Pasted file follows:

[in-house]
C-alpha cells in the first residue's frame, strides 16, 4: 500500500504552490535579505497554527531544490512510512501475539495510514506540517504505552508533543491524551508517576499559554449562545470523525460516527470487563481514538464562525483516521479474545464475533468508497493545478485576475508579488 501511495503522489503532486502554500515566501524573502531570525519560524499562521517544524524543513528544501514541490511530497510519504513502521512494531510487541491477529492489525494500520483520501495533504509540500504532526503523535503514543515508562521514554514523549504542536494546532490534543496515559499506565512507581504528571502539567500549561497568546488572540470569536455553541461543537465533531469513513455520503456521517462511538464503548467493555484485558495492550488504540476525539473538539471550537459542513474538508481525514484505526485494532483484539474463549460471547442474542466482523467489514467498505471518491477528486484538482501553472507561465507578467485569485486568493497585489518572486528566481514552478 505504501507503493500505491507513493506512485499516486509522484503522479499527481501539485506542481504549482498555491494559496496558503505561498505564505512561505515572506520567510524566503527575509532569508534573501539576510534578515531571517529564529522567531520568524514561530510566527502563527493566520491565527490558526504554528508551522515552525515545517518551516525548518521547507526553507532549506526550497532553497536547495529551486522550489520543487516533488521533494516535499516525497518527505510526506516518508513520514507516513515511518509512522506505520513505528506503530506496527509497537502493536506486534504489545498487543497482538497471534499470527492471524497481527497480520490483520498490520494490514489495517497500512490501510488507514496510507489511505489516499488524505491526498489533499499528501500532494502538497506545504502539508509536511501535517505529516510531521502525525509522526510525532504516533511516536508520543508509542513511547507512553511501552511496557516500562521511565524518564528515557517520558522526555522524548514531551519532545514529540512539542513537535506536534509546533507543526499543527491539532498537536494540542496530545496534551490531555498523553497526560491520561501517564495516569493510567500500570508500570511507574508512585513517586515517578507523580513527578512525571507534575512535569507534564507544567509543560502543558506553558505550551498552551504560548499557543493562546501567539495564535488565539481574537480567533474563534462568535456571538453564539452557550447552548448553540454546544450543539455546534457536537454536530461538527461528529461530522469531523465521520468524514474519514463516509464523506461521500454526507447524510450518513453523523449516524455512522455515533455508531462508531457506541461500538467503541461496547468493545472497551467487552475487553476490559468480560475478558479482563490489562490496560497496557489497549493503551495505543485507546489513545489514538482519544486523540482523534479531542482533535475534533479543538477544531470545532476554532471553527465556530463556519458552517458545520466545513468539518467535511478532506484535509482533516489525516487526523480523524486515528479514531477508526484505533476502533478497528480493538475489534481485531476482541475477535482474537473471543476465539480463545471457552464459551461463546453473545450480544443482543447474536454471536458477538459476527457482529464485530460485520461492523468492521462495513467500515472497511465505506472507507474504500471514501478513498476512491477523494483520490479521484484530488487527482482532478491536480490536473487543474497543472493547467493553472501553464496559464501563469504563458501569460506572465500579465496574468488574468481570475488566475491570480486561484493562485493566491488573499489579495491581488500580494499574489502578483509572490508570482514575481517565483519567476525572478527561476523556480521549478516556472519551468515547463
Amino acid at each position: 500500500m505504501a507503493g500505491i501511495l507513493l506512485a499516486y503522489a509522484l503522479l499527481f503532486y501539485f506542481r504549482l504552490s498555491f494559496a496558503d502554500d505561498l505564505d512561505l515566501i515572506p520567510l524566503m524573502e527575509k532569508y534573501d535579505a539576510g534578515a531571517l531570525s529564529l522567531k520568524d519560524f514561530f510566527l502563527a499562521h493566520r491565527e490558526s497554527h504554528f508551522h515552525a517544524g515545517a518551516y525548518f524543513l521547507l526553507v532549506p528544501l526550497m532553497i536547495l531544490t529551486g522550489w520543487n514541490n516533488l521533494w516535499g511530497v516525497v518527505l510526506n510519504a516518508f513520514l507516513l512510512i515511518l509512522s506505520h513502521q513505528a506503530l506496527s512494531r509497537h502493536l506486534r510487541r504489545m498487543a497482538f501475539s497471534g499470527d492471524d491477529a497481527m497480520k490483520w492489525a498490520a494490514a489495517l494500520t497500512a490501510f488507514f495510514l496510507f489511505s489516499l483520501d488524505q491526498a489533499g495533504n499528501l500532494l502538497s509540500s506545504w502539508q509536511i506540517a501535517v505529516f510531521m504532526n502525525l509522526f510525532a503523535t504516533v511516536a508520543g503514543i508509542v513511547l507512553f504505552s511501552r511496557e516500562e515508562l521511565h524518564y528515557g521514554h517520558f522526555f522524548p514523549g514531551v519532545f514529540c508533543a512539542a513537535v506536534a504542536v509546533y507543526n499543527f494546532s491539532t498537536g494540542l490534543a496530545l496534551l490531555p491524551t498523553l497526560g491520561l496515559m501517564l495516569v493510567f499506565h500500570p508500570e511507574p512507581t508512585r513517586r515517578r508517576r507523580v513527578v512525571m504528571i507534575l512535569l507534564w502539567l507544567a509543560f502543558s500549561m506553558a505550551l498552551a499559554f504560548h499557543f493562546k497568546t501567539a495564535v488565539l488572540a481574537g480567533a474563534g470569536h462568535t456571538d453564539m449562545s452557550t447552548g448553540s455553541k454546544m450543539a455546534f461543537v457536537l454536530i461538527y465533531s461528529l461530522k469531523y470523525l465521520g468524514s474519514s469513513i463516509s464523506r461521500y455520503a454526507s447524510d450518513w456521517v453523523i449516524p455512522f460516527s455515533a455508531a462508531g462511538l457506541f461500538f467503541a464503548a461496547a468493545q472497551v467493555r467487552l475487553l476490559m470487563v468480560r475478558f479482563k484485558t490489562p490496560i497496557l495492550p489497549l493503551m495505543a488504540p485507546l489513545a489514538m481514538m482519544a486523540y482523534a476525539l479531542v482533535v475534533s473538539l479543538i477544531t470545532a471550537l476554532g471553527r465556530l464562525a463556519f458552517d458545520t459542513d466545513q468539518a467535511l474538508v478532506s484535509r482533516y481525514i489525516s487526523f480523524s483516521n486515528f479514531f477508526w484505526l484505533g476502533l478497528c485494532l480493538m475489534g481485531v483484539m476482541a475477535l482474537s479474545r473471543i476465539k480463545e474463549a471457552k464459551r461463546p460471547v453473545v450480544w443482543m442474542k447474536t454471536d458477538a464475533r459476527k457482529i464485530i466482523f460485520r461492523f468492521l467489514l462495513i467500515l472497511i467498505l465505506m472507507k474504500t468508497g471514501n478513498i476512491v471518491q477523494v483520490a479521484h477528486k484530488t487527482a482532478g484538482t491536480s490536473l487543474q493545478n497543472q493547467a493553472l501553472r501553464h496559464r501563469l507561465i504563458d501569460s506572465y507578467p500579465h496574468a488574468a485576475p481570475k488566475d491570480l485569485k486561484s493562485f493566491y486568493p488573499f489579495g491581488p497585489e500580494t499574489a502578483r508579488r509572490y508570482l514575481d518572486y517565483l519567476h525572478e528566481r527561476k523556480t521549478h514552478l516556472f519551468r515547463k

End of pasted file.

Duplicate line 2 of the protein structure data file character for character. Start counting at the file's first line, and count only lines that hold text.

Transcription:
C-alpha cells in the first residue's frame, strides 16, 4: 500500500504552490535579505497554527531544490512510512501475539495510514506540517504505552508533543491524551508517576499559554449562545470523525460516527470487563481514538464562525483516521479474545464475533468508497493545478485576475508579488 501511495503522489503532486502554500515566501524573502531570525519560524499562521517544524524543513528544501514541490511530497510519504513502521512494531510487541491477529492489525494500520483520501495533504509540500504532526503523535503514543515508562521514554514523549504542536494546532490534543496515559499506565512507581504528571502539567500549561497568546488572540470569536455553541461543537465533531469513513455520503456521517462511538464503548467493555484485558495492550488504540476525539473538539471550537459542513474538508481525514484505526485494532483484539474463549460471547442474542466482523467489514467498505471518491477528486484538482501553472507561465507578467485569485486568493497585489518572486528566481514552478 505504501507503493500505491507513493506512485499516486509522484503522479499527481501539485506542481504549482498555491494559496496558503505561498505564505512561505515572506520567510524566503527575509532569508534573501539576510534578515531571517529564529522567531520568524514561530510566527502563527493566520491565527490558526504554528508551522515552525515545517518551516525548518521547507526553507532549506526550497532553497536547495529551486522550489520543487516533488521533494516535499516525497518527505510526506516518508513520514507516513515511518509512522506505520513505528506503530506496527509497537502493536506486534504489545498487543497482538497471534499470527492471524497481527497480520490483520498490520494490514489495517497500512490501510488507514496510507489511505489516499488524505491526498489533499499528501500532494502538497506545504502539508509536511501535517505529516510531521502525525509522526510525532504516533511516536508520543508509542513511547507512553511501552511496557516500562521511565524518564528515557517520558522526555522524548514531551519532545514529540512539542513537535506536534509546533507543526499543527491539532498537536494540542496530545496534551490531555498523553497526560491520561501517564495516569493510567500500570508500570511507574508512585513517586515517578507523580513527578512525571507534575512535569507534564507544567509543560502543558506553558505550551498552551504560548499557543493562546501567539495564535488565539481574537480567533474563534462568535456571538453564539452557550447552548448553540454546544450543539455546534457536537454536530461538527461528529461530522469531523465521520468524514474519514463516509464523506461521500454526507447524510450518513453523523449516524455512522455515533455508531462508531457506541461500538467503541461496547468493545472497551467487552475487553476490559468480560475478558479482563490489562490496560497496557489497549493503551495505543485507546489513545489514538482519544486523540482523534479531542482533535475534533479543538477544531470545532476554532471553527465556530463556519458552517458545520466545513468539518467535511478532506484535509482533516489525516487526523480523524486515528479514531477508526484505533476502533478497528480493538475489534481485531476482541475477535482474537473471543476465539480463545471457552464459551461463546453473545450480544443482543447474536454471536458477538459476527457482529464485530460485520461492523468492521462495513467500515472497511465505506472507507474504500471514501478513498476512491477523494483520490479521484484530488487527482482532478491536480490536473487543474497543472493547467493553472501553464496559464501563469504563458501569460506572465500579465496574468488574468481570475488566475491570480486561484493562485493566491488573499489579495491581488500580494499574489502578483509572490508570482514575481517565483519567476525572478527561476523556480521549478516556472519551468515547463